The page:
• Western Karamoja remains Stressed (IPC Phase 2!) but only with the presence of humanitarian assistance. Moroto and Kaabong Districts and parts of Napak and Kotido Districts moved into Crisis (IPC Phase 3) in June. This year, households started the lean season in February/March and will likely continue through September, an additional three months more than usual. The majority of food is accessed through the market during the lean season, and food purchases now account for over 70 percent of the households’ expenses. Households are not able to invest in protecting their livelihoods. The combination of declining ToT, reduced income from casual labor, low wild food availability, and no green harvest has caused some households to transition to Crisis (IPC Phase 3). Half rations are available to the extremely vulnerable households, but the population in Crisis (IPC Phase 3) in Karamoja is now over 250,000 people.
    • In bimodal areas, ongoing first season harvests are improving food availability. Household stocks are being replenished, and market supplies are increasing the food availabile and accessible to households. Average harvests of beans, maize, sorghum, cassava are expected for most areas. The extreme southwestern districts where below average March to June rainfall was received are likely to have slightly below average harvests. Additional income-earning opportunities in these areas will enable food access for affected households. 

    Updated Assumptions

    The current situation has not affected most of the assumptions used in developing FEWS NET’s most likely scenario for April to September 2014 as updated in May 2014.

    Projected Outlook Through September 2014

    Well below average harvests in Karamoja are expected due both to the normal to below-normal rainfall forecast through August and due to the total area planted being only 20 to 30 percent of normal. No green harvests will be available to end the lean season as usual in July. Crops that survived the dry spell in April/May will likely yield a below average harvest in September/October for the Central Sorghum and Cattle livelihood zone. A well below average harvest in November/December is anticipated in Kaabong, eastern Kotido, and eastern Moroto Districts for the crops that were replanted in May/June. The Western Mixed Crop Farming livelihood zone, which received near normal rainfall, will have green harvests and slightly below-average harvests. These green harvest will smooth household consumption as the lean season comes to an end for most households in this area in July. At least 20 percent of the households will maintain Stressed (IPC Phase 2) conditions, as their production was limited and household income is likely to remain constrained.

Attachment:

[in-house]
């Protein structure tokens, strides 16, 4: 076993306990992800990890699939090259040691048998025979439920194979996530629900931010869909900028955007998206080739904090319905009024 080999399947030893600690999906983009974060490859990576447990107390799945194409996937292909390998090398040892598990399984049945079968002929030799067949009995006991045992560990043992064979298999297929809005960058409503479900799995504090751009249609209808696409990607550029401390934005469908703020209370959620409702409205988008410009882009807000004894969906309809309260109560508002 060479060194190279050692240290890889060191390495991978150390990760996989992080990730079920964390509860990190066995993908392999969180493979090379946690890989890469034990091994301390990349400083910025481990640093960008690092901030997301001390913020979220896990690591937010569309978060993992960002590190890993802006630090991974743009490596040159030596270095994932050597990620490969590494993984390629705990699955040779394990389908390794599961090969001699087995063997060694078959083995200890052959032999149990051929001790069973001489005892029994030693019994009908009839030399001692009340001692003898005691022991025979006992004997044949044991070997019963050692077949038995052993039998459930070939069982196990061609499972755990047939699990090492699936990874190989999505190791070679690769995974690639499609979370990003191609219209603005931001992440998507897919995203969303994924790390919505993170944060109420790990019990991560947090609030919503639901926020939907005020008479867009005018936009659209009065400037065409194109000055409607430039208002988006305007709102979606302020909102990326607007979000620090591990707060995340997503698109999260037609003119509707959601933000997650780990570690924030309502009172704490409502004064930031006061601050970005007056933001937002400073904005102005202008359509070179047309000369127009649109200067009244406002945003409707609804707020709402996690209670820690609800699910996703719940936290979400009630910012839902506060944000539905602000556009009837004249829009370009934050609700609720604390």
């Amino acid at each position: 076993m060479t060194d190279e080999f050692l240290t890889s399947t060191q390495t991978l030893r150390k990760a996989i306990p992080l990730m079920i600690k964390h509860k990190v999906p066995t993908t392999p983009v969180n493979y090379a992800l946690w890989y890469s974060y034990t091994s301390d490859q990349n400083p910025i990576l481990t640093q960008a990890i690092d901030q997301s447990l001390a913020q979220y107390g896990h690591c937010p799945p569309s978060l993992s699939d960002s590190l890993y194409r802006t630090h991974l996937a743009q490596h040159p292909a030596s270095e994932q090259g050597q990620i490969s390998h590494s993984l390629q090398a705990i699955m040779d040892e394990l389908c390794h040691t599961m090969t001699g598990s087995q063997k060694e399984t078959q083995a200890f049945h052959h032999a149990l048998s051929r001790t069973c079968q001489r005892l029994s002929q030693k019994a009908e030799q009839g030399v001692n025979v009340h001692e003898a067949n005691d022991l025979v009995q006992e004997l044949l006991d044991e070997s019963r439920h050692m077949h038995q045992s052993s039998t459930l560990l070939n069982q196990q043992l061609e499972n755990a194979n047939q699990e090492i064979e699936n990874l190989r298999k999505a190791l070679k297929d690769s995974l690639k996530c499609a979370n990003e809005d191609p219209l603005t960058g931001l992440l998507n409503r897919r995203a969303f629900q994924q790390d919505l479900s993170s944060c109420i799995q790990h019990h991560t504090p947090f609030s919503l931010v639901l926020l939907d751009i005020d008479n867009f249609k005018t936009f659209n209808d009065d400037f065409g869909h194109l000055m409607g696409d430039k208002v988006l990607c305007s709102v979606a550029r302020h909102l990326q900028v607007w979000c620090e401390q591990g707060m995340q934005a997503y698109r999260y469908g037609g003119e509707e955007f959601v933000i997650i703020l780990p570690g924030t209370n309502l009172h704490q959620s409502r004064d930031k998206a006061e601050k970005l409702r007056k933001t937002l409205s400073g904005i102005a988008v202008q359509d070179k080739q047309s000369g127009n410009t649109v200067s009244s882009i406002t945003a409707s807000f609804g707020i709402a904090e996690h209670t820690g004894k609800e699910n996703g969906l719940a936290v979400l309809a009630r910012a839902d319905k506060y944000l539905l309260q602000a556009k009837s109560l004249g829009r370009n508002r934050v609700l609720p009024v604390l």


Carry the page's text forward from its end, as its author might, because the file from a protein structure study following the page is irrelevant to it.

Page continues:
Households will likely be in Crisis (IPC Phase 3) in Kaabong and Moroto Districts and parts of Napak and Kotido Districts through September. Green harvests, which are typically available in July, will not be available to end the lean season. Incomes from casual labor, sales of natural resource products, and migratory labor to nearby towns are projected to be below average because more households will pursue these income-earning strategies with a slightly higher intensity than usual as a form of coping, causing prices and wages to drop further. Income from livestock sales will likely be reduced due to already lower than usual prices that may fall further. At least a third of households will likely sell animals, adding more supply to the market than usual, without a change in demand. Further deterioration of the livestock, wages, firewood, or charcoal to sorghum ToT is likely from July to September. With no additional food access from green harvests and reduced incomes, most areas in Kaabong and Moroto have been reclassified to Crisis (IPC Phase 3) from June to September. The Western Mixed Crop Farming and Southern Cattle Maize livelihood zones will remain at Stressed (IPC Phase 2!) but only with the presence of current planned and funded humanitarian assistance.

    Minimal (IPC Phase 1) food insecurity is likely to continue in bimodal areas due to likely average harvests and seasonally stable prices. Further moderate price declines are expected, but higher than usual local and regional demand is expected from the areas that were affected by below-average rainfall. Most areas are expected to remain  Minimal (IPC Phase 1) through September. This outlook could change significantly if large-scale procurement of maize for humanitarian purposes were to occur. Also, traders attempting to gather stocks in anticipation of these purchases could drive up prices.

    Figures Seasonal calendar in a typical year

    Figure 1

    Seasonal calendar in a typical year

    Source: FEWS NET

    Figure 2


    This Food Security Outlook Update provides an analysis of current acute food insecurity conditions and any changes to FEWS NET's latest projection of acute food insecurity outcomes in the specified geography over the next six months. Learn more here.